A child under compulsory school age has special educational needs if they fall within the definition at (a) or (b) above or would do so if special educational provision was not made for them.

Children must not be regarded as having a learning difficulty solely because the language or form of language of their home is different from the language in which they will be taught.

Roles and Responsibility for Co-ordination of SEN Provision

Provision for pupils with SEN is a matter for the school as a whole. Responsibility for the organisation and monitoring of provision:

The person responsible for overseeing the provision for children with SEN is the Head Teacher: Mrs Myatt.

The person co-ordinating the day to day provision of education for pupils with SEN is the school SENCo. At St Thomas of Canterbury, the Special Educational Needs Co-Ordination, known as the SENCo, is Mrs Thomas who has completed the National SENCo Award.

SENCo duties include:

  • Helping to co-ordinate provision.
  • Liaising with and advising teachers and support staff.
  • Overseeing the records of all children with SEN.
  • The administration of reviews and SEN Register.
  • Liaising with parents of children with SEN (in conjunction with class teachers.)
  • Contributing to the in-service training of staff.
  • Liaising with external agencies, including The LA, Educational Psychology Services, Health and Social Services and voluntary bodies.
  • The SENCO is responsible for reporting to the governor with responsibility for SEN
  • Supporting the Head Teacher.

Governing Body

The school governing body have specific responsibility to:

  • Do its best to ensure that the necessary provision is made for any pupil who has SEN.
  • Ensure that, pupil’s needs are made known to all who are likely to teach them.
  • Ensure that all teachers are aware of the importance of identifying and providing for those pupils who have SEN.
  • Ensure that pupils with SEN are enabled to access the National Curriculum alongside their peers.
  • Ensure that parents are notified of a decision by the school that SEN provision is being made for their child.

Parents and Carers

At St Thomas’ we value and accept the positive role and contribution parents/carers can make. We make every effort to work in full co-operation with parents/carers, recognising and respecting their roles and responsibilities. Parents/carers are encouraged to work with the school and other professionals to ensure that their child’s needs are identified and met as early as possible. In order that parents play an active part in their child’s development, the school endeavours to provide relevant information so they can reinforce learning in the home.

We acknowledge the difficulties parents/carers can face when their child is going through an Education, Health Care Plan application therefore, we endeavour to provide extra support as their child goes through the process.

School Staff

All teachers are teachers of children with SEN and do their best to adapt the curriculum to meet their needs. Class teachers, through quality first teaching and differentiation, are responsible for setting suitable learning challenges, responding to pupils’ diverse needs, for overcoming potential barriers to learning and for monitoring progress.

Admission Arrangements

The admission arrangements for all pupils are in accordance with national legislation, including the Equality Act 2010. This includes children with any level of SEN; those with Education, Health and Care Plans and those without.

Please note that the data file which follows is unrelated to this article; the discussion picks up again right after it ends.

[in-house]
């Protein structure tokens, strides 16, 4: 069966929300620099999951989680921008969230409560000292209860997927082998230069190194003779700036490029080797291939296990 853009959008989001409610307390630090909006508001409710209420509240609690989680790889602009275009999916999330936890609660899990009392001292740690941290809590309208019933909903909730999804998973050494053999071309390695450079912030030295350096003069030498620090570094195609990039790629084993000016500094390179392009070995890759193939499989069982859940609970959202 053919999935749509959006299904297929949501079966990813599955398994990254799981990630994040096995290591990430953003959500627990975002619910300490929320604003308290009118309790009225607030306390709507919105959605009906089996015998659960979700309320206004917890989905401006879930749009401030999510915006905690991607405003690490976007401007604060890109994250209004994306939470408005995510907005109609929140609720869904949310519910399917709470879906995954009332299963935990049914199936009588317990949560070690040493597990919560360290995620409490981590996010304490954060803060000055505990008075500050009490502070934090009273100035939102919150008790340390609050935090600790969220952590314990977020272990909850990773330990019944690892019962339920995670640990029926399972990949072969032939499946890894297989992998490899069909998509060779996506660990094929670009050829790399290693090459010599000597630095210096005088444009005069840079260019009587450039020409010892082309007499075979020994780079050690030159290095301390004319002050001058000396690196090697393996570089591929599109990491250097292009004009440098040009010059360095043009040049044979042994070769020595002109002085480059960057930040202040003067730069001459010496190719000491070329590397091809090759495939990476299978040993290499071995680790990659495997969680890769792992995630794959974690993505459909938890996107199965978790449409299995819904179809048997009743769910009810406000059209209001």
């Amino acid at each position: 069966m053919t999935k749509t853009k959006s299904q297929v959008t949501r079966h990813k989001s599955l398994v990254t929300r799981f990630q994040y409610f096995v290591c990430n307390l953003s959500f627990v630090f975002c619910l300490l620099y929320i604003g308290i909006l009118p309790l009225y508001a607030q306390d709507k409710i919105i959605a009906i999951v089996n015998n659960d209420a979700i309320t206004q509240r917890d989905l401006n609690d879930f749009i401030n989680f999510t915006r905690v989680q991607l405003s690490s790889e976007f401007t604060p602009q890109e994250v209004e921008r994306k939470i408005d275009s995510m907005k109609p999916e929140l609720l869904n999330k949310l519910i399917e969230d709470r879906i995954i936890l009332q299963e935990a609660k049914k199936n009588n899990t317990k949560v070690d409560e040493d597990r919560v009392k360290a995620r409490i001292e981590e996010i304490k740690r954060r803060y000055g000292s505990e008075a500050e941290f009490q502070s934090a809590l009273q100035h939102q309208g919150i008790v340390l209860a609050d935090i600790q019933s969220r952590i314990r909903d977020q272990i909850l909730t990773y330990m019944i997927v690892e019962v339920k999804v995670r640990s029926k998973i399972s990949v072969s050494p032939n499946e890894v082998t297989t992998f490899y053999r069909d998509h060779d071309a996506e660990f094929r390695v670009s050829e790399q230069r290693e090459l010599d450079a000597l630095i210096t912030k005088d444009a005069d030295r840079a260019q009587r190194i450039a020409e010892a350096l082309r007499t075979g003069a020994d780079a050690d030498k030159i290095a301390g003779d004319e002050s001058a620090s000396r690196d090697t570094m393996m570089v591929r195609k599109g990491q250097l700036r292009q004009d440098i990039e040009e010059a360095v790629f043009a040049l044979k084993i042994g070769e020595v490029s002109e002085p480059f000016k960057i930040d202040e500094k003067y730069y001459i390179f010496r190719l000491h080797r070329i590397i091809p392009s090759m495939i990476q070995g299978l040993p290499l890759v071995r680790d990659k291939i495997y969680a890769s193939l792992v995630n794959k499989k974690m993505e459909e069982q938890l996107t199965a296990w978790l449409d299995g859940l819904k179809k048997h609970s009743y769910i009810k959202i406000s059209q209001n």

Identification of Pupils Needs

Identification: A graduated approach:

Quality First Teaching

a) Any pupils who are falling significantly outside of the range of expected academic achievement in line with predicted performance indicators and grade boundaries will be monitored.

b) Once a pupil has been identified as possibly having SEN they will be closely monitored by staff in order to gauge their level of learning and possible difficulties.

c) The child’s class teacher will take steps to provide differentiated learning opportunities that will aid the pupil’s academic progression and enable the teacher to better understand the provision and teaching style that needs to be applied.

d) The SENCO will be consulted as needed for support and advice and may wish to observe the pupil in class.

e) Through (b) and (d) it can be determined which level of provision the child will need going forward.

f) If a pupil has recently been removed from the SEN register they may also fall into this category as continued monitoring will be necessary.

g) Parents will be informed of every stage of their child’s development and the circumstances under which they are being monitored. They are encouraged to share information and knowledge with the school.

h) The child is recorded by the school cause for concern but this does not automatically place the child on the school’s SEN register. Any concerns will be discussed with parents informally or during parents’ evenings.

We accept the principle that pupils’ needs should be identified and met as early as possible. There are four areas of need as stated in the SEND Code of Practice, 2014. Whilst these four areas broadly identify the primary need of a pupil we also consider the needs of the whole child, which may also impact on a pupil’s progress

  • Communication and Interaction (C and I)
  • Cognition (Cog)
  • Social Emotional and Mental Health difficulties (SEMH)
  • Sensory and/or Physical. (S/P)

Whilst these four areas broadly identify the primary need of a pupil we also consider the needs of the whole child, which may also impact on a pupil’s progress:

  • Disability
  • Attendance and punctuality
  • Health and welfare
  • English as an additional language (EAL)
  • Being in receipt of the Pupil Premium Grant. (PP)
  • Being a Looked After Child (CLA)
  • Being a child of a service woman/man.

The SENCO works closely within the senior leadership team, using whole school tracking data as an early identification indicator. We use a number of additional indicators of special educational needs